Children starting school are physically healthy if:
Their physical health is a product of the nutrition, exercise and care they have received in their home and child care settings. It is also a reflection of the community environment where they live and play. Clean air, clean water, and clean soil contribute to physically healthy children.
Influences on the positive outcome: Physically healthy
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Nutritious food and lots of exercise are essential for young, growing bodies. Children's early diets not only build their young bodies, but help to establish healthy eating habits. Children need little encouragement to run, jump and climb if they have the space and somebody to play with. They also develop fine motor skills quite naturally if they are given the tools, for example crayons, buttons, and shovels.
Prompt medical attention can usually avoid unnecessary complications from illness or disease and appropriate immunization prevents children from contracting many serious childhood diseases. Fewer deaths and declining rates of hospitalization of young children in the last decade suggest that, in general, Canadas children have good physical health. (77) However, the rate of hospital admissions due to asthma increased during the 1980s by 27 percent for boys ages one to four and by 18 percent for the same age.
Parents have the primary responsibility to meet their childrens needs for proper nutrition, exercise and medical care. They help ensure their childs physical health by:
Most communities rely on parents bringing their children to family physicians to monitor their health. However, increasingly professionals see a need for a more comprehensive and coordinated approach to monitoring the healthy development of young children. Such an approach would be built on a simple but comprehensive tracking system for all preschool children with regular screening for healthy physical development as well as for cognitive and socioemotional development. Regular screening ensures early identification and treatment of a range of developmental problems.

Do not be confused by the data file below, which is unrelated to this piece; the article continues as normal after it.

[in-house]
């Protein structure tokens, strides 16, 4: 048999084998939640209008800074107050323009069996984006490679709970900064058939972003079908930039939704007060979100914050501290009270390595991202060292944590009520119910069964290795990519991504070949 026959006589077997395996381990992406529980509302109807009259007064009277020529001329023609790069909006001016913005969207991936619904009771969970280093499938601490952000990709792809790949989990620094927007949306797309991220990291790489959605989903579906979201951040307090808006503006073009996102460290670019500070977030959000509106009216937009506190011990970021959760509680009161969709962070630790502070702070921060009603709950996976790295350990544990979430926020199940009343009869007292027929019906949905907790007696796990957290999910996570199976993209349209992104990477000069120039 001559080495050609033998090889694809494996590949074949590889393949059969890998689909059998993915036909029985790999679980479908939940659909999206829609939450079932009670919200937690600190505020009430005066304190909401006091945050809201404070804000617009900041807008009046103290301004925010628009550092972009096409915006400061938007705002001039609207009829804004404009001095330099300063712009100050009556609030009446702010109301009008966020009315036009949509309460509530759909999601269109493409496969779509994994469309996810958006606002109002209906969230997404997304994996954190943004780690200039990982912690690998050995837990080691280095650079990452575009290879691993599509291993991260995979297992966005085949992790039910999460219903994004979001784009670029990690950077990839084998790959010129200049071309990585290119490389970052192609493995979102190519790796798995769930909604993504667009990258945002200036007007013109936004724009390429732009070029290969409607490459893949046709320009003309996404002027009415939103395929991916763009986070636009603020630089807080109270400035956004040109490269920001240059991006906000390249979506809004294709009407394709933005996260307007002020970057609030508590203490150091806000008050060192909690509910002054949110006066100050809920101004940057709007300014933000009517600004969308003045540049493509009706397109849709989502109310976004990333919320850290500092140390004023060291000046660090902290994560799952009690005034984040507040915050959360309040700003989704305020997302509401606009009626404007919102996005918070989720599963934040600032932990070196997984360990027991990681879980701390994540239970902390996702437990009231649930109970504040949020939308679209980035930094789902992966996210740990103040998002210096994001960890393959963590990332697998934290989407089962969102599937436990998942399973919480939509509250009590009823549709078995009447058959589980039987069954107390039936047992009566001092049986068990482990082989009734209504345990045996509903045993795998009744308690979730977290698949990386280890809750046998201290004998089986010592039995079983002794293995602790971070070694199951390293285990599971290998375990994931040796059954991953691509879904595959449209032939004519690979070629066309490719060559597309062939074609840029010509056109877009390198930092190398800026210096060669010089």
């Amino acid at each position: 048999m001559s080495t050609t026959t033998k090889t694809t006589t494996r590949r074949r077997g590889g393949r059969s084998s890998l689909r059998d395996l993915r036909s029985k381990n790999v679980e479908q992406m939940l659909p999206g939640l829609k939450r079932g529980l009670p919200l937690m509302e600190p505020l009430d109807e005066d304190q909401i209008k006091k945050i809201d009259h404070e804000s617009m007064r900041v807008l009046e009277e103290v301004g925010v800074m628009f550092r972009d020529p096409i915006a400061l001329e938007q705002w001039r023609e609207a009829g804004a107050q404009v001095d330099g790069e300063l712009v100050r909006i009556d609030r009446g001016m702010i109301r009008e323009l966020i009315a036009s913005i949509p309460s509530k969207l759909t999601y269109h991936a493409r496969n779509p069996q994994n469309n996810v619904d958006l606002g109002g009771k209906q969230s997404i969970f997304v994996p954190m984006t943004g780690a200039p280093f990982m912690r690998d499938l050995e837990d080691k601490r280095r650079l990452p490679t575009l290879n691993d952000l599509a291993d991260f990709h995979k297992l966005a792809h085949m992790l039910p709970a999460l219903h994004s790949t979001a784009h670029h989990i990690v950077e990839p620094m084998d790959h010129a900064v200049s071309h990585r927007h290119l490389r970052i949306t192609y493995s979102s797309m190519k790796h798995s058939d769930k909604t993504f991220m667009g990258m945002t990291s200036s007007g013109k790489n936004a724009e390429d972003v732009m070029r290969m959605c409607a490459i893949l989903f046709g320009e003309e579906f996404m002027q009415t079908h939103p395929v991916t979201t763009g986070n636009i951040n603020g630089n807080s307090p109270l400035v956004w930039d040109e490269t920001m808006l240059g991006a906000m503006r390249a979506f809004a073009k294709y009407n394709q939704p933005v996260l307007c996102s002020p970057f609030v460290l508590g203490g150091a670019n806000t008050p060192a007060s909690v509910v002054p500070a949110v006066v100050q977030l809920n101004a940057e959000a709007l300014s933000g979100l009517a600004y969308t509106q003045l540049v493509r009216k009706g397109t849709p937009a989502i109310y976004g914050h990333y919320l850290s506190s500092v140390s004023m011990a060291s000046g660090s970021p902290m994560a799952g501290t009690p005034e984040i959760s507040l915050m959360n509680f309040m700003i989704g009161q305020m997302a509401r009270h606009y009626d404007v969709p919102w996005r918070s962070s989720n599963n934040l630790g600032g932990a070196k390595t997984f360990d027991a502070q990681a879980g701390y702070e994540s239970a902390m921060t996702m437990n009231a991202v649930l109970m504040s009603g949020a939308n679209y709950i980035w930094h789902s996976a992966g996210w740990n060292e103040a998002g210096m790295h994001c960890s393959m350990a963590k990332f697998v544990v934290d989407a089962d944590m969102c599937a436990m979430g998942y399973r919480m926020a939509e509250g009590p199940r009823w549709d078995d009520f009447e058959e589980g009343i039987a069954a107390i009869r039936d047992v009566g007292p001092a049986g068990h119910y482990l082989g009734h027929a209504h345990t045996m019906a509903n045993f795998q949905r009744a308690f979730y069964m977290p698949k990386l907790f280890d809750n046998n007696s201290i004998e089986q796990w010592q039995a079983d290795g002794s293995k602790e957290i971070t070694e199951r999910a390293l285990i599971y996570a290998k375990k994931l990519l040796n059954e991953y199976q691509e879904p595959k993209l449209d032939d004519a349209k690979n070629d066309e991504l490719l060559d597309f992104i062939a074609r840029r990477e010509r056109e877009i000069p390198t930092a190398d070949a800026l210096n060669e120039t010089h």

Staying on Track is an example of a community-wide early identification, tracking and referral project.
Since governments pay for most health care services, ensuring childrens healthy physical development is a good economic investment.
Childrens experience of the world during the pre-school years is closely linked to physical exploration and experimentation. Yet children are too young to realize the risks they are taking in many situations. Young children need to be taught what is dangerous and told what they are not allowed to do and why. They also require close supervision. In order to avoid being too restrictive, parents need to ensure their home and other environments where children play are as accident proof as possible. Adults must protect and supervise their children in situations where they could be exposed to drowning, burns, poisoning or falls, monitor children in situations around motor vehicles, and ensure children are properly secured when they ride as motor vehicle passengers. (77)
Unintentional injuries are the major cause of death among children and youth over the age of one and a leading cause of hospitalization. In 1995, 1,397 Canadian children and youth (aged 0-19) died as a result of injuries and 47,228 were hospitalized. (335)
Communities play a role both in the promotion of safe practices and in the maintenance of safe environments.
Governments pass legislation, develop regulations and monitor compliance in many areas related to public safety including child safety.
The food children eat, the air they breathe, and the water they drink all contribute to their healthy development. Children are not simply "little adults" in terms of their experience of environmental contaminants.
This means that childrens experiences of their environment and its impact on their bodies cannot be judged by adult standards.